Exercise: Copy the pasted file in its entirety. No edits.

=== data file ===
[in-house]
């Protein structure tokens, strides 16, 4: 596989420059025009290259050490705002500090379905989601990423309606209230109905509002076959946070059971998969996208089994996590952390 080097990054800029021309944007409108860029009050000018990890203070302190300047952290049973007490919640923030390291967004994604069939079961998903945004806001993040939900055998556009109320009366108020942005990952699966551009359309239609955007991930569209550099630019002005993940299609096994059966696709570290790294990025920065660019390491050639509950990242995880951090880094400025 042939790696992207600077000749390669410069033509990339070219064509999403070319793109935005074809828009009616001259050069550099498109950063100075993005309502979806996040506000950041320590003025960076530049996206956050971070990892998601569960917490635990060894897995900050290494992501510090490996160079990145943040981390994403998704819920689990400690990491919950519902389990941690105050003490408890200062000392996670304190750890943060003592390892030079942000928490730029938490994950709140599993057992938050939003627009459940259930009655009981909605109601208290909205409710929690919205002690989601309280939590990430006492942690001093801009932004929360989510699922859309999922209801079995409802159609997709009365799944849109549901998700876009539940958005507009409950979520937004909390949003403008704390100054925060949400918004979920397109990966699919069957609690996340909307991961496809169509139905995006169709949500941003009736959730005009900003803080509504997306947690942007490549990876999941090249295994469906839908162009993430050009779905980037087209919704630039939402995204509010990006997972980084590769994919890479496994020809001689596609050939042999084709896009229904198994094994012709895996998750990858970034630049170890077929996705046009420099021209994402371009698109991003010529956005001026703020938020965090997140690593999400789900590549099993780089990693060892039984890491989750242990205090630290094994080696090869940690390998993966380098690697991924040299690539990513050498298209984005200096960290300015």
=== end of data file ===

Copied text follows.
[in-house]
């Protein structure tokens, strides 16, 4: 596989420059025009290259050490705002500090379905989601990423309606209230109905509002076959946070059971998969996208089994996590952390 080097990054800029021309944007409108860029009050000018990890203070302190300047952290049973007490919640923030390291967004994604069939079961998903945004806001993040939900055998556009109320009366108020942005990952699966551009359309239609955007991930569209550099630019002005993940299609096994059966696709570290790294990025920065660019390491050639509950990242995880951090880094400025 042939790696992207600077000749390669410069033509990339070219064509999403070319793109935005074809828009009616001259050069550099498109950063100075993005309502979806996040506000950041320590003025960076530049996206956050971070990892998601569960917490635990060894897995900050290494992501510090490996160079990145943040981390994403998704819920689990400690990491919950519902389990941690105050003490408890200062000392996670304190750890943060003592390892030079942000928490730029938490994950709140599993057992938050939003627009459940259930009655009981909605109601208290909205409710929690919205002690989601309280939590990430006492942690001093801009932004929360989510699922859309999922209801079995409802159609997709009365799944849109549901998700876009539940958005507009409950979520937004909390949003403008704390100054925060949400918004979920397109990966699919069957609690996340909307991961496809169509139905995006169709949500941003009736959730005009900003803080509504997306947690942007490549990876999941090249295994469906839908162009993430050009779905980037087209919704630039939402995204509010990006997972980084590769994919890479496994020809001689596609050939042999084709896009229904198994094994012709895996998750990858970034630049170890077929996705046009420099021209994402371009698109991003010529956005001026703020938020965090997140690593999400789900590549099993780089990693060892039984890491989750242990205090630290094994080696090869940690390998993966380098690697991924040299690539990513050498298209984005200096960290300015």